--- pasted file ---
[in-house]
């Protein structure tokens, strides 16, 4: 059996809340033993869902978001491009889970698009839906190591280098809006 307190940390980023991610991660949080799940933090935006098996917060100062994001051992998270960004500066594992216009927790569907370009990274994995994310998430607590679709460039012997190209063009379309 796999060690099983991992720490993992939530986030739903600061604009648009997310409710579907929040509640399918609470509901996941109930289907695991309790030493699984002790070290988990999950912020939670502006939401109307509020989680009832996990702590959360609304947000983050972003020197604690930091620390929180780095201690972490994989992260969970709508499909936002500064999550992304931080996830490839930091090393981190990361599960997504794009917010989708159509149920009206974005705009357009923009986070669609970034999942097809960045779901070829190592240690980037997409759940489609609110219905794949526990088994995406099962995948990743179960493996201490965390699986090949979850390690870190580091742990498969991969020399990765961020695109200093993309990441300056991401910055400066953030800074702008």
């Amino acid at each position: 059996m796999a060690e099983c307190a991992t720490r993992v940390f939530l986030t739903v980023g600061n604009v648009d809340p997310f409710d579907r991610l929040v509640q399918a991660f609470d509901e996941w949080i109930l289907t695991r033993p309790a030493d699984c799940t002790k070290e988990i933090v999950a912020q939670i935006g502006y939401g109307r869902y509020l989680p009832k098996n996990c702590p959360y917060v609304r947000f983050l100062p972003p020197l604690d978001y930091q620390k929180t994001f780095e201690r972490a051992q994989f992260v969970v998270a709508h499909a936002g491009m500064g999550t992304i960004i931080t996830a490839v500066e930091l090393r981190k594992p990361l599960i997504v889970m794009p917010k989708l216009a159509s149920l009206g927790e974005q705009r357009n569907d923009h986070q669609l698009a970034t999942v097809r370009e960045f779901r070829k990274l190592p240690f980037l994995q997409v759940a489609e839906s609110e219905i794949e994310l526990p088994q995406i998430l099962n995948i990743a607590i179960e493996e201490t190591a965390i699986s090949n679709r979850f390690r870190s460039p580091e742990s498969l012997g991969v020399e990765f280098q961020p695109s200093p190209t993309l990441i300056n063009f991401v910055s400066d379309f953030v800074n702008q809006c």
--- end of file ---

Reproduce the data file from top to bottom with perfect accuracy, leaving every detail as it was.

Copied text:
[in-house]
């Protein structure tokens, strides 16, 4: 059996809340033993869902978001491009889970698009839906190591280098809006 307190940390980023991610991660949080799940933090935006098996917060100062994001051992998270960004500066594992216009927790569907370009990274994995994310998430607590679709460039012997190209063009379309 796999060690099983991992720490993992939530986030739903600061604009648009997310409710579907929040509640399918609470509901996941109930289907695991309790030493699984002790070290988990999950912020939670502006939401109307509020989680009832996990702590959360609304947000983050972003020197604690930091620390929180780095201690972490994989992260969970709508499909936002500064999550992304931080996830490839930091090393981190990361599960997504794009917010989708159509149920009206974005705009357009923009986070669609970034999942097809960045779901070829190592240690980037997409759940489609609110219905794949526990088994995406099962995948990743179960493996201490965390699986090949979850390690870190580091742990498969991969020399990765961020695109200093993309990441300056991401910055400066953030800074702008």
């Amino acid at each position: 059996m796999a060690e099983c307190a991992t720490r993992v940390f939530l986030t739903v980023g600061n604009v648009d809340p997310f409710d579907r991610l929040v509640q399918a991660f609470d509901e996941w949080i109930l289907t695991r033993p309790a030493d699984c799940t002790k070290e988990i933090v999950a912020q939670i935006g502006y939401g109307r869902y509020l989680p009832k098996n996990c702590p959360y917060v609304r947000f983050l100062p972003p020197l604690d978001y930091q620390k929180t994001f780095e201690r972490a051992q994989f992260v969970v998270a709508h499909a936002g491009m500064g999550t992304i960004i931080t996830a490839v500066e930091l090393r981190k594992p990361l599960i997504v889970m794009p917010k989708l216009a159509s149920l009206g927790e974005q705009r357009n569907d923009h986070q669609l698009a970034t999942v097809r370009e960045f779901r070829k990274l190592p240690f980037l994995q997409v759940a489609e839906s609110e219905i794949e994310l526990p088994q995406i998430l099962n995948i990743a607590i179960e493996e201490t190591a965390i699986s090949n679709r979850f390690r870190s460039p580091e742990s498969l012997g991969v020399e990765f280098q961020p695109s200093p190209t993309l990441i300056n063009f991401v910055s400066d379309f953030v800074n702008q809006c």